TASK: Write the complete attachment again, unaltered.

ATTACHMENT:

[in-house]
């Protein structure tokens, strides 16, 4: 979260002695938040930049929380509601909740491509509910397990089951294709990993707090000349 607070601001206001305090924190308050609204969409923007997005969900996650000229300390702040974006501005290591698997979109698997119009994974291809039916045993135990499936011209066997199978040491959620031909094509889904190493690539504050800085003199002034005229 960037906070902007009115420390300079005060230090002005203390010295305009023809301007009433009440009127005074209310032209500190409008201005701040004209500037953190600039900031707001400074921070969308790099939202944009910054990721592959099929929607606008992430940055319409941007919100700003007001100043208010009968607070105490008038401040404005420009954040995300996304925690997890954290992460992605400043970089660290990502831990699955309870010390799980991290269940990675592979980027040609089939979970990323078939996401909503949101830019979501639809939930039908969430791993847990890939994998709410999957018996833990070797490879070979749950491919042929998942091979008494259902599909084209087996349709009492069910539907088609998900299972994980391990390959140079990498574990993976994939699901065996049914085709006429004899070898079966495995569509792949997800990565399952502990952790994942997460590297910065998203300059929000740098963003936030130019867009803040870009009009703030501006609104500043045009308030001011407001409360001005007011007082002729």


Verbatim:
[in-house]
């Protein structure tokens, strides 16, 4: 979260002695938040930049929380509601909740491509509910397990089951294709990993707090000349 607070601001206001305090924190308050609204969409923007997005969900996650000229300390702040974006501005290591698997979109698997119009994974291809039916045993135990499936011209066997199978040491959620031909094509889904190493690539504050800085003199002034005229 960037906070902007009115420390300079005060230090002005203390010295305009023809301007009433009440009127005074209310032209500190409008201005701040004209500037953190600039900031707001400074921070969308790099939202944009910054990721592959099929929607606008992430940055319409941007919100700003007001100043208010009968607070105490008038401040404005420009954040995300996304925690997890954290992460992605400043970089660290990502831990699955309870010390799980991290269940990675592979980027040609089939979970990323078939996401909503949101830019979501639809939930039908969430791993847990890939994998709410999957018996833990070797490879070979749950491919042929998942091979008494259902599909084209087996349709009492069910539907088609998900299972994980391990390959140079990498574990993976994939699901065996049914085709006429004899070898079966495995569509792949997800990565399952502990952790994942997460590297910065998203300059929000740098963003936030130019867009803040870009009009703030501006609104500043045009308030001011407001409360001005007011007082002729």